An aspiring Melbourne cancer specialist has been remembered as a rare individual of great promise, following his death from a shark attack in Queensland's Whitsundays region.
Tributes flowed for Daniel Christidis on Wednesday as the state government called a meeting for Friday to discuss how to manage sharks in the area, where there have been two other non fatal attacks in recent months.
Dr Christidis was attacked at Cid Harbour on Monday at the start of a five-day yachting trip with friends and workmates.
Western Health director of surgery and head of urology, Helen O'Connell, said the 33-year-old doctor had "unstoppable optimism".
"He still has, for such a young person, achieved so much," Professor O'Connell said, holding back tears.
"Daniel is a rare individual who is constantly enthusiastic and positive.
"He really had the sky, whatever that is for a young doctor, as the limit."
Prof O'Connell said Dr Christidis showed "amazing patient care" on one occasion getting an upset patient a cake on her birthday.
Chief medical officer Paul Eleftheriou said colleagues were "completely devastated" by Dr Christidis' death.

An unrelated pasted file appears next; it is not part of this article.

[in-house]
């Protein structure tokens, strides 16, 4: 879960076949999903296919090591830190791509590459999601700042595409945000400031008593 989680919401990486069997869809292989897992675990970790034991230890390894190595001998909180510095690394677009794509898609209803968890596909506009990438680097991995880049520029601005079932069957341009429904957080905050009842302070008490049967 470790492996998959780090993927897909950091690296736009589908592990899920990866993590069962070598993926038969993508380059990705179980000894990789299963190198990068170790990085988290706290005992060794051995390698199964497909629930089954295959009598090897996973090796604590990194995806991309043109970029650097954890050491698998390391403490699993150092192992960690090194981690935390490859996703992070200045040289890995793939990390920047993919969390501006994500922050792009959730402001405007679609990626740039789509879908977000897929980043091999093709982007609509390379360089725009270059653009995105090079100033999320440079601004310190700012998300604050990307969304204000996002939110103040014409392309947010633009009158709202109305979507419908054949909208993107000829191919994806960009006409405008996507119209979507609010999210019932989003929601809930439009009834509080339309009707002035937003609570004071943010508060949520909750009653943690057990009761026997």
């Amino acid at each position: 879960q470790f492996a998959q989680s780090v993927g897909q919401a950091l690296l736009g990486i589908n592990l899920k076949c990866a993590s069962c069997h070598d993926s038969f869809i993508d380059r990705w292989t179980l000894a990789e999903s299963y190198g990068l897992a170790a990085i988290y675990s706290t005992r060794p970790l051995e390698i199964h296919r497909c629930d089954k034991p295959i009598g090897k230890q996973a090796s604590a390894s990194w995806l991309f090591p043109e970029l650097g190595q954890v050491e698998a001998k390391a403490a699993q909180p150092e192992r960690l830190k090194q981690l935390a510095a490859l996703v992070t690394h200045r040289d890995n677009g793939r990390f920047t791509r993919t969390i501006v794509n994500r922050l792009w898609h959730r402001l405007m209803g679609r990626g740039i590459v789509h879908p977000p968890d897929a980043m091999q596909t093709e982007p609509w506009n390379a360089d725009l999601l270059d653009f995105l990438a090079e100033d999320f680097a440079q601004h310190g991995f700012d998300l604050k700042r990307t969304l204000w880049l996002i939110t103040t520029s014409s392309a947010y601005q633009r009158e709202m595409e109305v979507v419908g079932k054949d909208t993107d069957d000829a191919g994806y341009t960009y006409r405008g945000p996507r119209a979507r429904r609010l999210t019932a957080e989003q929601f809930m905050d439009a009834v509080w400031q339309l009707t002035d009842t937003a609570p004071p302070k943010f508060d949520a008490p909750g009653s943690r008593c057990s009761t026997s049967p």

"He was a fantastic doctor, exceptional character. A bright spark in the lives of many at Western Health," Dr Eleftheriou said.
It is understood Dr Christidis' father has flown to Queensland, while his sister and mother remain in Melbourne.
It's the third serious shark mauling at Cid Harbour in two months after Tasmanian woman Justine Barwick and Melbourne girl Hannah Papps were bitten in separate attacks in September.
The death has renewed debate over shark mitigation measures, with the state government convening a roundtable of shark experts, local tourism operators and the Whitsundays Council to discuss the best way forward.
Queensland's Liberal National Party opposition is calling for a full parliamentary inquiry into the state's shark control program and the implementation of drumlines in the area.
However, Tourism Minister Kate Jones said they were sticking with their decision on Tuesday not to put in drumlines.
"(The tourism operators) want the opportunity to sit down with the scientific experts so they also understand the science more deeply," Ms Jones said on Wednesday.
Also on Wednesday the state's public sector union announced fisheries officers would go on strike as part of an unrelated ongoing pay dispute.
State Fisheries Minister Mark Furner insisted the industrial action would not affect moves to install signs warning people of sharks in Cid Harbour, with the local council and even police helping with efforts.
"All the agencies are working together to ensure people are being warned in the area now - do not swim in Cid Harbour," he said.
Reports of operators dumping scraps over the sides of boats, which could be exacerbating shark activity in the area, will be discussed at the roundtable.